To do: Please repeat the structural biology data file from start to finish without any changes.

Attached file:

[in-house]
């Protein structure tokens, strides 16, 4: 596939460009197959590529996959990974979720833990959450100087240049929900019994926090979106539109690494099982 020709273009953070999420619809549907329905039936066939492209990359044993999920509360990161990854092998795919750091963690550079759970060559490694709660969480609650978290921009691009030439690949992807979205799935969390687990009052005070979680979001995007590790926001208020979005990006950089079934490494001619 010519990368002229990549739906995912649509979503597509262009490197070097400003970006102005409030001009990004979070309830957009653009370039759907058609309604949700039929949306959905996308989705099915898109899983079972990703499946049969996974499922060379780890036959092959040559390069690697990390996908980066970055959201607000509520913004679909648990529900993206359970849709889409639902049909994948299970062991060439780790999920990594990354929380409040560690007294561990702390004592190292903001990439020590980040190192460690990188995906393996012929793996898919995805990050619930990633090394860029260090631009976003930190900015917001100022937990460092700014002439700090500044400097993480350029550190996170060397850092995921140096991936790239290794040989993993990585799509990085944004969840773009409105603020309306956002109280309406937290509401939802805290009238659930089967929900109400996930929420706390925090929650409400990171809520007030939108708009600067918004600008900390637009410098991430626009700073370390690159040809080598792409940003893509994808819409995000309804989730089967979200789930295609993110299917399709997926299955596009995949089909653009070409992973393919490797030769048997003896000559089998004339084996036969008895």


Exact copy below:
[in-house]
């Protein structure tokens, strides 16, 4: 596939460009197959590529996959990974979720833990959450100087240049929900019994926090979106539109690494099982 020709273009953070999420619809549907329905039936066939492209990359044993999920509360990161990854092998795919750091963690550079759970060559490694709660969480609650978290921009691009030439690949992807979205799935969390687990009052005070979680979001995007590790926001208020979005990006950089079934490494001619 010519990368002229990549739906995912649509979503597509262009490197070097400003970006102005409030001009990004979070309830957009653009370039759907058609309604949700039929949306959905996308989705099915898109899983079972990703499946049969996974499922060379780890036959092959040559390069690697990390996908980066970055959201607000509520913004679909648990529900993206359970849709889409639902049909994948299970062991060439780790999920990594990354929380409040560690007294561990702390004592190292903001990439020590980040190192460690990188995906393996012929793996898919995805990050619930990633090394860029260090631009976003930190900015917001100022937990460092700014002439700090500044400097993480350029550190996170060397850092995921140096991936790239290794040989993993990585799509990085944004969840773009409105603020309306956002109280309406937290509401939802805290009238659930089967929900109400996930929420706390925090929650409400990171809520007030939108708009600067918004600008900390637009410098991430626009700073370390690159040809080598792409940003893509994808819409995000309804989730089967979200789930295609993110299917399709997926299955596009995949089909653009070409992973393919490797030769048997003896000559089998004339084996036969008895």